Commodities trading company Vitol has taken legal action against “inaccurate and defamatory” allegations made by the Swiss NGO Public Eye in the wake of the Paradise Papers revelations.
Public Eye issued a press release and report on November 10 accusing four Swiss-based commodities traders, including Vitol, of doing business “with dodgy individuals or politically exposed partners” and colluding with the Appleby law firm to conceal “business relationships associated with serious risks of corruption or conflicts of interest”.
Vitol also takes issue with the report connecting the companies with “aggressive tax policies, suspicions of corruption and conflicts of interest”.
In a statementexternal link issued on Friday, Vitol, the world’s largest oil trader, said the allegations infringed the company’s rights and demanded a retraction.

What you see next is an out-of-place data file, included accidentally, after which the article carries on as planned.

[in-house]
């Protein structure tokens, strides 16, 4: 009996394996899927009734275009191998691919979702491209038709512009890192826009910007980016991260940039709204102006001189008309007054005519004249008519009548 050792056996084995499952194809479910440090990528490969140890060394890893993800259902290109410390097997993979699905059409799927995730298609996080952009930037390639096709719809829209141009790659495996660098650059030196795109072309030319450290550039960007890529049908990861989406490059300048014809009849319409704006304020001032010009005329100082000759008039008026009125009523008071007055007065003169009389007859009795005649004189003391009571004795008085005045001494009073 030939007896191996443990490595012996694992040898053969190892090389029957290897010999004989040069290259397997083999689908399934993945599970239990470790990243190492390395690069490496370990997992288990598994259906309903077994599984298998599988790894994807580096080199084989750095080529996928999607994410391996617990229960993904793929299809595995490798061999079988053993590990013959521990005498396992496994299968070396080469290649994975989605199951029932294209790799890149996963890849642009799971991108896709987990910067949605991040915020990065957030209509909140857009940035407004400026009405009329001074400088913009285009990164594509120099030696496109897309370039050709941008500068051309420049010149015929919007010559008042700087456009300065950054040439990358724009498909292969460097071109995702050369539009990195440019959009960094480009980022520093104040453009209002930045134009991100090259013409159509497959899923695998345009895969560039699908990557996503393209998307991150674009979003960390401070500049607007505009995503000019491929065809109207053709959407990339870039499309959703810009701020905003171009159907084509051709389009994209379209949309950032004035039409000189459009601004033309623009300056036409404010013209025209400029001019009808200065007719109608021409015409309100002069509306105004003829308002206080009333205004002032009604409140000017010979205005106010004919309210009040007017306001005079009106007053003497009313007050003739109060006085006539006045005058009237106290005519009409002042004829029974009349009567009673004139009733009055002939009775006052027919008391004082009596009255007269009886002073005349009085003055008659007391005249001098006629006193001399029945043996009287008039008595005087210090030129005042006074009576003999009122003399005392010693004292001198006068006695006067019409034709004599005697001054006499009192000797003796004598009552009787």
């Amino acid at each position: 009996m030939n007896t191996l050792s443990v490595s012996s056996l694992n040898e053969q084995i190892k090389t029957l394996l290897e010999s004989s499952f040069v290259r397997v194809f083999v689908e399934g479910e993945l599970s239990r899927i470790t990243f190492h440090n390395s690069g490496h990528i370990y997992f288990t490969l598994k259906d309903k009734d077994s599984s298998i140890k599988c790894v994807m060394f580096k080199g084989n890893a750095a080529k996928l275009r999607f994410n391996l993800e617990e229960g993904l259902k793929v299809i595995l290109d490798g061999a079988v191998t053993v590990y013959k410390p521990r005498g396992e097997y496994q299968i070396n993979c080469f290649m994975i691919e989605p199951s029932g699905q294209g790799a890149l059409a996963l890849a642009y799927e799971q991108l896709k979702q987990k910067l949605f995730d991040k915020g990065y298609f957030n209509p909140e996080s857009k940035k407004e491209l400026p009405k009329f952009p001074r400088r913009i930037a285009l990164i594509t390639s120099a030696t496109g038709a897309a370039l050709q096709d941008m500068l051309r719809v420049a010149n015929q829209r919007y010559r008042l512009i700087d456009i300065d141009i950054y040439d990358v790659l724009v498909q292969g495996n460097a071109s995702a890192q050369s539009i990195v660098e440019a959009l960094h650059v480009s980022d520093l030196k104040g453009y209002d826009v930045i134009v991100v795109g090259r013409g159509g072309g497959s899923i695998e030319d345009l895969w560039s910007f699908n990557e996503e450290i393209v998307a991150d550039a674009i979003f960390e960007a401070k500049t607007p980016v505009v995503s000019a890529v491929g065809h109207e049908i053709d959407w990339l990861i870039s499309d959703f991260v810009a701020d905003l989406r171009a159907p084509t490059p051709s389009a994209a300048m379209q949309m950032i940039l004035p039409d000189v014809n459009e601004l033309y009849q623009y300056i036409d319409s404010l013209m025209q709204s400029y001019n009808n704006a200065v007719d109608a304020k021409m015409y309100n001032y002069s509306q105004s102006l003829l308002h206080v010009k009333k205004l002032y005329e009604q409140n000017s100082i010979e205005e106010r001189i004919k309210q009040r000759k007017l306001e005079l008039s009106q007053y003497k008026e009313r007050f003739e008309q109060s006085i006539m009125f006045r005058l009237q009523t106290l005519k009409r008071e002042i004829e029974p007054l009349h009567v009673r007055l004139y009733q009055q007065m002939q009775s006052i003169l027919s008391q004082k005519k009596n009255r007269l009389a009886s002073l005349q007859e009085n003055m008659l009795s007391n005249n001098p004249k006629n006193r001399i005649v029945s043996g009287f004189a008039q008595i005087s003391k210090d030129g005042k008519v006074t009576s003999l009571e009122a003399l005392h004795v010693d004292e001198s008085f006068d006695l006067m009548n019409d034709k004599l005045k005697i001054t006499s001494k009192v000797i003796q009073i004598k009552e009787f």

“Vitol is fully supportive of the important role many NGOs play in public life. Regrettably Public Eye’s use of unsubstantiated and inaccurate allegations falls short of the high standards most NGOs hold themselves to,” Gerard Delsad, Vitol’s managing director, said in the statement.
Vitol also flatly denied alleged links with Nigerian Kola Aluko, who is being investigated in three countries for suspected money laundering and bribery offences. Public Eye’s statement that the Geneva public prosecutor is investigating Vitol’s relationship with Aluko is also false, the company said.
Public Eyeexternal link was not immediately available for comment. The NGO, which changed its name from Berne Declaration last year, seeks to expose irresponsible business activities and has long campaigned against alleged malpractice by the commodities industry – which it dubs “the most dangerous business in Switzerland”.
The Paradise Papers leaks from international law firm Appleby also shone a spotlight on Swiss-based commodities companies Glencore, Trafigura and Louis-Dreyfus.